a) for , ;
b) for , ;
c) for complex modulo ,
d) for real primitive modulo ,
e) for there exists at most one , and at most one real primitive modulo for which can have a real zero , where is a simple zero; and for all such that , with a real modulo , one has ().
Page's theorem on , the number of prime numbers , () for , where and are relatively prime numbers. With the symbols and conditions of Section 1, on account of a)–c) and e) one has
where or in accordance with whether exists or not for a given ; because of , for any one has for a given ,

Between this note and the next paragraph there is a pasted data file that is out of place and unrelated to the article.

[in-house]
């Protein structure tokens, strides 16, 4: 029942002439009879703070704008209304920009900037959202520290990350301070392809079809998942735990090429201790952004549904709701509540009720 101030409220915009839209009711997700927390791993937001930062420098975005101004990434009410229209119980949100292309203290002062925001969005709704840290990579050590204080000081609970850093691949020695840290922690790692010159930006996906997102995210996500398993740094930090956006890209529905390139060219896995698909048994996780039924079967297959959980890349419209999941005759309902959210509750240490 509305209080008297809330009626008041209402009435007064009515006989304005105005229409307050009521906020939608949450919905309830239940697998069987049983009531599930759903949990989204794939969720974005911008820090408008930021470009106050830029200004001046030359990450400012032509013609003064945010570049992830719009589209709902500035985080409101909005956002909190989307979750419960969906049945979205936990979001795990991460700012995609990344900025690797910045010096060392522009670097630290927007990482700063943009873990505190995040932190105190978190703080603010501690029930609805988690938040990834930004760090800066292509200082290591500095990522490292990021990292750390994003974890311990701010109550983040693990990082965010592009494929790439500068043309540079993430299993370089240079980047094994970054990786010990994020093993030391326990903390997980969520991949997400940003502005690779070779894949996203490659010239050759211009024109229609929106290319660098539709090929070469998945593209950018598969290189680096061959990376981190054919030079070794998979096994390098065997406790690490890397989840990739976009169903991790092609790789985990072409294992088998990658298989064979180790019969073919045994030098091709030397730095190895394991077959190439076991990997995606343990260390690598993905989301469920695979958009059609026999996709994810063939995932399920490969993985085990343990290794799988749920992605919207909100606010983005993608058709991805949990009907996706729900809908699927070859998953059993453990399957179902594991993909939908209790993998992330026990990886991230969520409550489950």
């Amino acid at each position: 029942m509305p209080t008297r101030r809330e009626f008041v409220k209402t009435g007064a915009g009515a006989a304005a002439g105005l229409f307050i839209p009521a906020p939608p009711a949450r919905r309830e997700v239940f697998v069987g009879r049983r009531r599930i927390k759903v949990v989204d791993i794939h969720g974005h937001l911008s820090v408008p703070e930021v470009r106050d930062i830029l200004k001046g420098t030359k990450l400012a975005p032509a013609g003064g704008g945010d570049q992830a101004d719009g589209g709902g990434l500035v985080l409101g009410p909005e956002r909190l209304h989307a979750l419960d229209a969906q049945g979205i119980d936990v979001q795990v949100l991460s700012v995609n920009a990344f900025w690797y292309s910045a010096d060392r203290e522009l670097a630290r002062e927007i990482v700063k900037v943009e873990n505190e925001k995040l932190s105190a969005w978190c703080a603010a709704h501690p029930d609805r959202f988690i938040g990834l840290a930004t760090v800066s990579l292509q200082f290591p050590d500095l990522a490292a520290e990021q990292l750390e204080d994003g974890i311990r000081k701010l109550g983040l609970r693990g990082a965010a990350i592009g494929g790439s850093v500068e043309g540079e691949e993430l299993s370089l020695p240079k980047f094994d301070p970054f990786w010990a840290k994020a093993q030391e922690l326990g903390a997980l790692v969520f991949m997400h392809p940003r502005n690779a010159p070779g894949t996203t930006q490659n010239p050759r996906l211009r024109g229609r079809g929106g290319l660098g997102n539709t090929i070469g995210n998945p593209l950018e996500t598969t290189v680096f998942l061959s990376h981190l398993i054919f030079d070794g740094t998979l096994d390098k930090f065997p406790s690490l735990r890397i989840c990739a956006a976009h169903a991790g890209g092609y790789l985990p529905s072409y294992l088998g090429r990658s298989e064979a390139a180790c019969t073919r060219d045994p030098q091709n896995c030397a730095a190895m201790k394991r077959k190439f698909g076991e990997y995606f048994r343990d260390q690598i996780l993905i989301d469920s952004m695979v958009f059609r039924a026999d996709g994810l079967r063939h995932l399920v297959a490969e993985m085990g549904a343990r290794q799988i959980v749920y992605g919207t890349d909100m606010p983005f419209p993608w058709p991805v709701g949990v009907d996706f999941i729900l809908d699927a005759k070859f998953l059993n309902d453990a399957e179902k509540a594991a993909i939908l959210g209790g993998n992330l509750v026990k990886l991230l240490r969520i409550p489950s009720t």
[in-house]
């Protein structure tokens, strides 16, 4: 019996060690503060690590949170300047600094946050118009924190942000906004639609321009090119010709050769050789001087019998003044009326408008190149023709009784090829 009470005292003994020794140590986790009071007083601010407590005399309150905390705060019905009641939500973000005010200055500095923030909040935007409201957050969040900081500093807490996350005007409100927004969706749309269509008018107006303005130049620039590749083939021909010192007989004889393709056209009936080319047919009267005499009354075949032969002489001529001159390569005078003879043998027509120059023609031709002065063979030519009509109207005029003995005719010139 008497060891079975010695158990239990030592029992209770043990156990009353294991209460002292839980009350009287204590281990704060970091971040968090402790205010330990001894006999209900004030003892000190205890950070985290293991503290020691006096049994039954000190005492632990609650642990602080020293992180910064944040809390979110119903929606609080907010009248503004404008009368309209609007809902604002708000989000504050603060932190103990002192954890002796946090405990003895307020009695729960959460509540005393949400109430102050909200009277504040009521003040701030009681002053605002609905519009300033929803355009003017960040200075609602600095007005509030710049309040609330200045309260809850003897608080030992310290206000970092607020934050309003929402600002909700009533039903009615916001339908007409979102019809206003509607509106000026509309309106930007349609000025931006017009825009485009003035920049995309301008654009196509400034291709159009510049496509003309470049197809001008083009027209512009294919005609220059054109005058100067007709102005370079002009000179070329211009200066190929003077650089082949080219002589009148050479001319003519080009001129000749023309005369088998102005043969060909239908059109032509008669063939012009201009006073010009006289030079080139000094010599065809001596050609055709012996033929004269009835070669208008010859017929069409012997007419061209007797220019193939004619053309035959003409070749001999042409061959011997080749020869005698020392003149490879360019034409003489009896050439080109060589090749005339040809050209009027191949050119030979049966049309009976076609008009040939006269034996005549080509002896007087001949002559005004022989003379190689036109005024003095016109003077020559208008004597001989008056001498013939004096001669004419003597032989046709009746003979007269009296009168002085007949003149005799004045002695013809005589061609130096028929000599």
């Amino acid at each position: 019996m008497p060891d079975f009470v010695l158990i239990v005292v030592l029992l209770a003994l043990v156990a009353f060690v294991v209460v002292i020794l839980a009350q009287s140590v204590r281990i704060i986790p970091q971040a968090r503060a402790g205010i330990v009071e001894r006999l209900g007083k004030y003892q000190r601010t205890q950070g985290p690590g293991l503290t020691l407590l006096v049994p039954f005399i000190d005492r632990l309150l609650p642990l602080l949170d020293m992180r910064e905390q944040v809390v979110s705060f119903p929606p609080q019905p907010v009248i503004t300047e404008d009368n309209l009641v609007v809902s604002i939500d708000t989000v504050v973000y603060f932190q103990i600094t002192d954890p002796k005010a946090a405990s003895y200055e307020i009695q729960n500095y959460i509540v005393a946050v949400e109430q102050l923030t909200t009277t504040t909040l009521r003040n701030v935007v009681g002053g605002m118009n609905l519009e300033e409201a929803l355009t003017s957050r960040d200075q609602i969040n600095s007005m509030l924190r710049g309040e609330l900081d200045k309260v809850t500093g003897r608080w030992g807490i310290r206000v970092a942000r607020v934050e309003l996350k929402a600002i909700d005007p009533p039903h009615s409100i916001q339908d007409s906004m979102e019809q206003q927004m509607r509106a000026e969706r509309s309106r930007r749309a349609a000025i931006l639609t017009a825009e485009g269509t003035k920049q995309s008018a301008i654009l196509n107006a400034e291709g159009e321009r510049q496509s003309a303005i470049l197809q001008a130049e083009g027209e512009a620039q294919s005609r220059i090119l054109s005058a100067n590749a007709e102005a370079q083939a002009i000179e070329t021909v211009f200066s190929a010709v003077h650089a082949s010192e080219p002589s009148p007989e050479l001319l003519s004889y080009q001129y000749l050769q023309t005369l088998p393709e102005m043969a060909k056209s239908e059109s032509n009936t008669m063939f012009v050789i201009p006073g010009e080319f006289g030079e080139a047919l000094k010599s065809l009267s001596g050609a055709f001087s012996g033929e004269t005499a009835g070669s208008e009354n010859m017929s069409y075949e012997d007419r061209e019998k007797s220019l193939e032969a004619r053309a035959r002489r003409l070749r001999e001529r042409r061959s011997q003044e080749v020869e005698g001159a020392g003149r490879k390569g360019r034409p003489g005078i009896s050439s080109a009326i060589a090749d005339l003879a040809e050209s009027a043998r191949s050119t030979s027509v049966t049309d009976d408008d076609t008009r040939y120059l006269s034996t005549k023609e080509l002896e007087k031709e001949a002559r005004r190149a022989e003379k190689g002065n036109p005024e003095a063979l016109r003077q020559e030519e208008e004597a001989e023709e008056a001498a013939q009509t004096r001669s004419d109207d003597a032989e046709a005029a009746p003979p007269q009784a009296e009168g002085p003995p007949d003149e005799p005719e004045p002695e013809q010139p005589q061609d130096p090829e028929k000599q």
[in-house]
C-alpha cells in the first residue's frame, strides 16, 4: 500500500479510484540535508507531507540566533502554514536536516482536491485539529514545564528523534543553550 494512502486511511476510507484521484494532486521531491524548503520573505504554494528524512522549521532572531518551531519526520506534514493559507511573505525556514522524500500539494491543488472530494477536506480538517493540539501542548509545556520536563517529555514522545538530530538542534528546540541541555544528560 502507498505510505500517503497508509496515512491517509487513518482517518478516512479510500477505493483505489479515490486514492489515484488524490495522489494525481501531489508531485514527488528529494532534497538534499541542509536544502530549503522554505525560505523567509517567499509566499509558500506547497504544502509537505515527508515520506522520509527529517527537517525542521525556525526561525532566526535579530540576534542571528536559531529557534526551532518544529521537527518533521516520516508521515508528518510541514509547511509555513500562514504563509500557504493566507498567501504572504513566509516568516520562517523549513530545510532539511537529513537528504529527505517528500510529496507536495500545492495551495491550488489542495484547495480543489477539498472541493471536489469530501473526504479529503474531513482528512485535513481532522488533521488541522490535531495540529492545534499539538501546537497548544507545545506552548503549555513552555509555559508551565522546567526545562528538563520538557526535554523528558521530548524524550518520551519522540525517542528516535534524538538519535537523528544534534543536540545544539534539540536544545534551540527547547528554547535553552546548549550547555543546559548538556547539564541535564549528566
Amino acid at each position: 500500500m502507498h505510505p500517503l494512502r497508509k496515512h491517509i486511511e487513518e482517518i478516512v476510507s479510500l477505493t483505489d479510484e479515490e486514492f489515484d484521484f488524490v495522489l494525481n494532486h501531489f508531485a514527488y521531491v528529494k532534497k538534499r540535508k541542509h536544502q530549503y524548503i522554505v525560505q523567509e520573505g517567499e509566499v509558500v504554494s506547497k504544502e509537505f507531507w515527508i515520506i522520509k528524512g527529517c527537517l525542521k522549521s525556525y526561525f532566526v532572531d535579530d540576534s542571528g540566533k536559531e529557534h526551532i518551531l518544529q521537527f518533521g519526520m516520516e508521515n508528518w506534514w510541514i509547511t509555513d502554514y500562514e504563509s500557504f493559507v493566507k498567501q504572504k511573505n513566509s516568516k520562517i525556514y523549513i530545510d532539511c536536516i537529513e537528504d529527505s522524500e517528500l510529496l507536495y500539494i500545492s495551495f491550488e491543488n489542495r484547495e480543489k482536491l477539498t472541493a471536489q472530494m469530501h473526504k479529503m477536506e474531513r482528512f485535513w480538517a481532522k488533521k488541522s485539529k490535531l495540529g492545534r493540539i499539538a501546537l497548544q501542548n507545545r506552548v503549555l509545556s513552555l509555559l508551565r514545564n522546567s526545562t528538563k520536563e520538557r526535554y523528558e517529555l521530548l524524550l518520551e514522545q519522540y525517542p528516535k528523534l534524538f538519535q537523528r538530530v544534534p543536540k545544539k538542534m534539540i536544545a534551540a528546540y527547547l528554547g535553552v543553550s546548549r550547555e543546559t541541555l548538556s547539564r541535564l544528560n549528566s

This result is the only one (1983) that is effective in the sense that if is given, then one can state numerical values of and the constant appearing in the symbol . Replacement of the bound in
by the Siegel bound: for , , extends the range of (*) to essentially larger , for any fixed , but the effectiveness of the bound in (*) is lost, since for a given it is impossible to estimate and .
A. Page established these theorems in .
|||A. Page, "On the number of primes in an arithmetic progression" Proc. London Math. Soc. Ser. 2 , 39 : 2 (1935) pp. 116–141|
|||A.A. Karatsuba, "Fundamentals of analytic number theory" , Moscow (1975) (In Russian)|
|||K. Prachar, "Primzahlverteilung" , Springer (1957)|
Page theorem. Encyclopedia of Mathematics. URL: http://encyclopediaofmath.org/index.php?title=Page_theorem&oldid=36163